2010’s Icons

by Pui Kuan Cheah

When thinking about literature in the 2010s, a specific group of books come to mind – the young adult (YA) wave. The commercial success of series like Twilight and Percy Jackson (and one could even say the Harry Potter series) in the 2000s were absolutely pivotal to its rise. While plenty of other books targeting this demographic were undoubtedly big, the biggest successes came from book series –  think The Mortal Instruments, Divergent, The Hunger Games, and The Maze Runner

The fictional worlds painted within the pages of these books kept young people in clutches. Many of these series took place in fantasy or dystopian worlds, with protagonists that were rebelling against a higher-standing body in their society, providing a form of escapism from the real-world. 

Even at the time, the Hunger Games stood out from  the rest. While many of these YA novels were set in an intricately constructed fictional world, The Hunger Games seemed the most realistic and close to society today. The setting did not seem far-fetched, and its exploration of mature, darker topics like poverty, governmental power, and class issues indicated that author Suzanne Collins was not interested in pandering to a more ‘palatable’ story for her younger readership. In some way, The Hunger Games was a gateway for many adolescents to explore more “complex ideas” regarding the society they exist in, as suggested by Scholes and Ostenson (2013).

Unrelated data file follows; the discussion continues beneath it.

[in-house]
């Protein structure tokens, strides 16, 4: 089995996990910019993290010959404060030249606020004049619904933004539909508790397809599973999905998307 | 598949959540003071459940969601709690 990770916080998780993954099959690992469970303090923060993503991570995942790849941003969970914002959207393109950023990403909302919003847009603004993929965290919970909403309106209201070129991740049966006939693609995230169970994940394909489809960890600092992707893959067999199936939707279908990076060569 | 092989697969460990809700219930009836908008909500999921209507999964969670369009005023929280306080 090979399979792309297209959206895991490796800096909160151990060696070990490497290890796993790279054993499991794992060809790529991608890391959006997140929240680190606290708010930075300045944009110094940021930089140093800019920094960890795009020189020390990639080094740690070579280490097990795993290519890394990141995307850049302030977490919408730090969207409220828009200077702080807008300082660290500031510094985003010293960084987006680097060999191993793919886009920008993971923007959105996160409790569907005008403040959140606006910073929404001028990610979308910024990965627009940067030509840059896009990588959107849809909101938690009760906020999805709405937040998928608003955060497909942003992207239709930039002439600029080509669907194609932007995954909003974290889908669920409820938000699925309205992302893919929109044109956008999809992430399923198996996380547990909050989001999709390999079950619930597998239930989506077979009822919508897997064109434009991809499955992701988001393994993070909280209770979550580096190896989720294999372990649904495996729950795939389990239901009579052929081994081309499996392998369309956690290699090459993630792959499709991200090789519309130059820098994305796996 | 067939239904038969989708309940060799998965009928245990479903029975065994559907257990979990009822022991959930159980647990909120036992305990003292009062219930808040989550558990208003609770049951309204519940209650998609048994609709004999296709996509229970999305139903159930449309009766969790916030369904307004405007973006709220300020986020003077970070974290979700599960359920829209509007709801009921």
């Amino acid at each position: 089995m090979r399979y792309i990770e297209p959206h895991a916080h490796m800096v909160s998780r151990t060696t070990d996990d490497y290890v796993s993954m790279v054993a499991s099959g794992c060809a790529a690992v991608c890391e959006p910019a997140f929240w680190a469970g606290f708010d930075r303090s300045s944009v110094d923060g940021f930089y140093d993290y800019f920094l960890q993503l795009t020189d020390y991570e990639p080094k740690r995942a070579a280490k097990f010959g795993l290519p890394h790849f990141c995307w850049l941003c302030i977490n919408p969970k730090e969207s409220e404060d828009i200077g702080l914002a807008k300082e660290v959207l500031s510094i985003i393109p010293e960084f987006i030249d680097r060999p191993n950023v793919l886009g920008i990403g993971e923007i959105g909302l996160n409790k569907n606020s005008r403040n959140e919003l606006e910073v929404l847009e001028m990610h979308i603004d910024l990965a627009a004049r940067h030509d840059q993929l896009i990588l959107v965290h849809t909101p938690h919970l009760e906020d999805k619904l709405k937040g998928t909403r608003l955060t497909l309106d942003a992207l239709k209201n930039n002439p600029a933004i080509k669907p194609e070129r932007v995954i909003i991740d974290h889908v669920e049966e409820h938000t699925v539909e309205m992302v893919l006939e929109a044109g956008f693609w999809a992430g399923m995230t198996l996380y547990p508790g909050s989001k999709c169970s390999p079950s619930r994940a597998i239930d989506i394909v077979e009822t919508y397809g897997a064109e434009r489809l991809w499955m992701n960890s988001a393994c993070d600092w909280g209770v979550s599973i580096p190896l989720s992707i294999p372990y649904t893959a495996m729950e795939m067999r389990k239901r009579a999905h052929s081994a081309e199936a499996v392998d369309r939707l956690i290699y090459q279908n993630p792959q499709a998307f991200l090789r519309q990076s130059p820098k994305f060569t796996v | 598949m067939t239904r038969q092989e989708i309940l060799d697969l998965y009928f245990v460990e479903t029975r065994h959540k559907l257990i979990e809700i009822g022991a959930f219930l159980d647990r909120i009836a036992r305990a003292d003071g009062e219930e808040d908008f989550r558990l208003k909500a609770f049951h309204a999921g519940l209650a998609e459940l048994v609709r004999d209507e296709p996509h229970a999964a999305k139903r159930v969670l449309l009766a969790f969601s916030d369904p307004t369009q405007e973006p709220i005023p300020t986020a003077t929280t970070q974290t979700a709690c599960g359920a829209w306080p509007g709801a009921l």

Clearly all this worked out in Collins’ favour. Originally consisting of 3 books, with a fourth that came out recently, the story of Katniss and the country of Panem captivated millions worldwide. While the subsequent movies had a big part to play in the increased sales, before that the original trilogy was already racking up 4.3 million copies in 2010 and almost doubling to 9.2 million in 2011. Even the fourth book The Ballad of Songbirds and Snakes sold half a million copies in its week of release, coming out in 2020, 5 years after the movie franchise concluded. 

The series was also placed on BBC’s list of “100 Novels That Shaped Our World”, under ‘adventure’ alongside The Lord of the Rings trilogy amongst others. It has performed tremendously and outpaced most of the series that came up at around the same period.

The cultural relevance of The Hunger Games stands firmly today. In the way Katniss, a mere teenage competitor in the deadly games, became a symbol of rebellion in Panem, we see many young activists now of around the same age partaking in social movements (and some even spearheading them) that typically take aim at a higher power/entity. The Capitol in the book, where the wealthy are concentrated and distanced from the rest of the country, also parallel the ‘1%’ that we commonly refer to today – think well-known billionaires like Bezos, Musk, and Zuckerberg.

That’s not all though, as one could go on for ages about how The Hunger Games books serve as a literary critique and reflection of our society. They have aged wonderfully, and were written such that people both young and old can enjoy them. Such impact on a whole generation of readers is rarely seen in the literary sphere, and has played a part in how we think about the books of the 2010s.